COVID-19 and Cyclone Amphan: Malda’s Mango growers bear the brunt

Livelihood of at least 0.4 mln people dependent on mango trade has been badly affected in Malda 

By Gurvinder Singh
Published: Monday 01 June 2020
Representative image. Malda district produced around five lakh metric tonnes of mangoes every year across 31,000 hectares — most of which has been destroyed in Cyclone Amphan. Photo: Pexels

The novel coronavirus disease (COVID-19) and Cyclone Amphan have cast a long shadow on mango growers in several districts of West Bengal — with livelihood of at least 0.4 million farmers and traders badly affected in Malda district alone. 

Malda produces around 0.5 million tonnes of mangoes every year across 31,000 hectares — most of which has been destroyed due to Cyclone Amphan.

Nripen Das (47) lost at least 25 quintal mangoes to the cyclone. He grew mangoes on 16-hectare land that he took on lease from other farmers.

“We were already facing severe losses due to the lockdown. Cyclone Amphan destroyed whatever little was left.  The fruits on my trees have changed colour due to the cyclone,” he said.

The harvesting season in Malda starts from the first week of June and lasts till July / first week of August.

Mangoes are also extensively grown in South 24 parganas, Murshidabad and Nadia districts. The state is one of the largest contributors of mangoes in the country.

West Bengal produces over 150 varieties of mangoes; langra, himsagar and fazli are the most sought after varieties.

Unseasonal rains add to woes

Eid was a lacklustre affair for farmers in Malda as many of them tried to make sense of the losses incurred.  Sayed Nurul Islam (50), a mango farmer at Poranpur village in Malda, said he did not wish people even on the phone, “How could I have celebrated Eid when the cyclone took away everything I had? Around 95 per cent of the mango trees had flowers around February this year and we were expecting a bumper season.”

He added that around 70 per cent flowers were wiped off in unseasonal rains and hailstorms in March.

“The village lost around 1,000 tonnes of mangoes and I around 50 tonnes,” he said.

“We sprayed fungicides on the trees to stop the spread of diseases in March-April. But we did not get any labourers because of the lockdown. The fruits now face the danger of getting affected with diseases,” said Mofikul Islam, a mango farmer in Murshidabad district.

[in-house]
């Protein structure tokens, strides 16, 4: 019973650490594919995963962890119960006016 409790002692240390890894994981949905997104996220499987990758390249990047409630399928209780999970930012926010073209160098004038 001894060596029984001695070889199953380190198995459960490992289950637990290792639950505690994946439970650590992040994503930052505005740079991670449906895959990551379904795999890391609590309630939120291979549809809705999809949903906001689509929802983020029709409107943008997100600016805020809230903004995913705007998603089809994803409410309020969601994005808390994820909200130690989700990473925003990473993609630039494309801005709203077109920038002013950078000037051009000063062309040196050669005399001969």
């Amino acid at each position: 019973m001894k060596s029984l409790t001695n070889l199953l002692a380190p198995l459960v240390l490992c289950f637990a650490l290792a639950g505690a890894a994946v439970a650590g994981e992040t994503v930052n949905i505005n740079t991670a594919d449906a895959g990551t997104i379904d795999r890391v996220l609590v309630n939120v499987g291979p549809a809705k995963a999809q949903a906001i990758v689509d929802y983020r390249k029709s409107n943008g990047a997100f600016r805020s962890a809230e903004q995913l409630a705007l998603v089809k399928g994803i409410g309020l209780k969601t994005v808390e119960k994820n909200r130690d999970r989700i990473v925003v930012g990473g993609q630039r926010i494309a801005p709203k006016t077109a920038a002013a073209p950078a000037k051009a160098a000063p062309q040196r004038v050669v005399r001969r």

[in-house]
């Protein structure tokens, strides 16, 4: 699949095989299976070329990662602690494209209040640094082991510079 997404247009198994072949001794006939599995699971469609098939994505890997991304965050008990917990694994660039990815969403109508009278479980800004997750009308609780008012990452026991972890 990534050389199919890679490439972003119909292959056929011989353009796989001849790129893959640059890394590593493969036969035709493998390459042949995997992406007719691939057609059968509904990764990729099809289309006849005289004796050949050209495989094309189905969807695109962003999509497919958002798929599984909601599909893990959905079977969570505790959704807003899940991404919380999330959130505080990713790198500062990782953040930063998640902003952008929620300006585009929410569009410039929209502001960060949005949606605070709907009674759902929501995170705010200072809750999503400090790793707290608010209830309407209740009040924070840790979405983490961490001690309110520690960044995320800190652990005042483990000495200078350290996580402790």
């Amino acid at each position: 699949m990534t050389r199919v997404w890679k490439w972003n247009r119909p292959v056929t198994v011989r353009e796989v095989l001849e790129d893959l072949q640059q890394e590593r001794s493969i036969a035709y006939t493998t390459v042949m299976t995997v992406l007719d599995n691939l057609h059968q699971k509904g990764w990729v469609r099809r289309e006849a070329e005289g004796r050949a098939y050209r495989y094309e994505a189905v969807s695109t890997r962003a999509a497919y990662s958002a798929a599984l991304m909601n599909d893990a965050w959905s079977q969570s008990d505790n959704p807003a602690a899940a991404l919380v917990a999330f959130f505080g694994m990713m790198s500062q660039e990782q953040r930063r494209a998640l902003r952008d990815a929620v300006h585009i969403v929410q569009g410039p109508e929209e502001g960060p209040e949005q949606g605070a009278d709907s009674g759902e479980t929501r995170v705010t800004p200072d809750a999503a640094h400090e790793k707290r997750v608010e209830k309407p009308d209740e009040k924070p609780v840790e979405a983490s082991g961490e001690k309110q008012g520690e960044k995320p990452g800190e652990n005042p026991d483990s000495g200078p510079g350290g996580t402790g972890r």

Scientists said inclement weather is a problem every year, but the lockdown and cyclone Amphan added to the farmers’ woes.

“Labour shortage emerged in mango producing areas because several areas came under red zone. The situation might not turn normal unless the markets open up properly,” said Rakesh Roy, senior scientist at Malda Krishi Vigyan Kendra.

He added that during a teleconferencing of agro experts with farmers, the latter were advised to tackle the problems with their crops after the cyclone. “Vegetables growers, too, are suffering because of perishable nature of their products,” he said.

Farmers seek bailout 

Mango traders have also written to the Union government seeking subsidy to farmers.

“We were expecting around 0.4 million tonnes of mangoes in Malda alone. We had already lost two lakh metric tonnes in unseasonal rains and another one lakh metric tonnes in the cyclone. There were no buyers for the remaining 0.1 million tonnes,” said Ujjal Saha, president, Malda Mango Marchant’s Association.

He added that the district sells fruits to states like Assam and Tripura, but they haven’t received any orders so far from them.

“We have written a letter to the central food processing and horticulture department last week seeking bailout package for farmers by calculating losses per hectare,” he added.

Saha was sceptical if farmers would be able to grow mangoes next year due to the heavy, long-term damage incurred.

When contacted, the state government officials said they were looking into the matter.

 “We are preparing a list of the areas where the damage is over 33 per cent and sending it to senior officials. Initially the farmers faced problems with the procurement of fertilizers and fungicides, but those have been sorted out,” said Babai Das, deputy director (in-charge), horticulture department, Malda.

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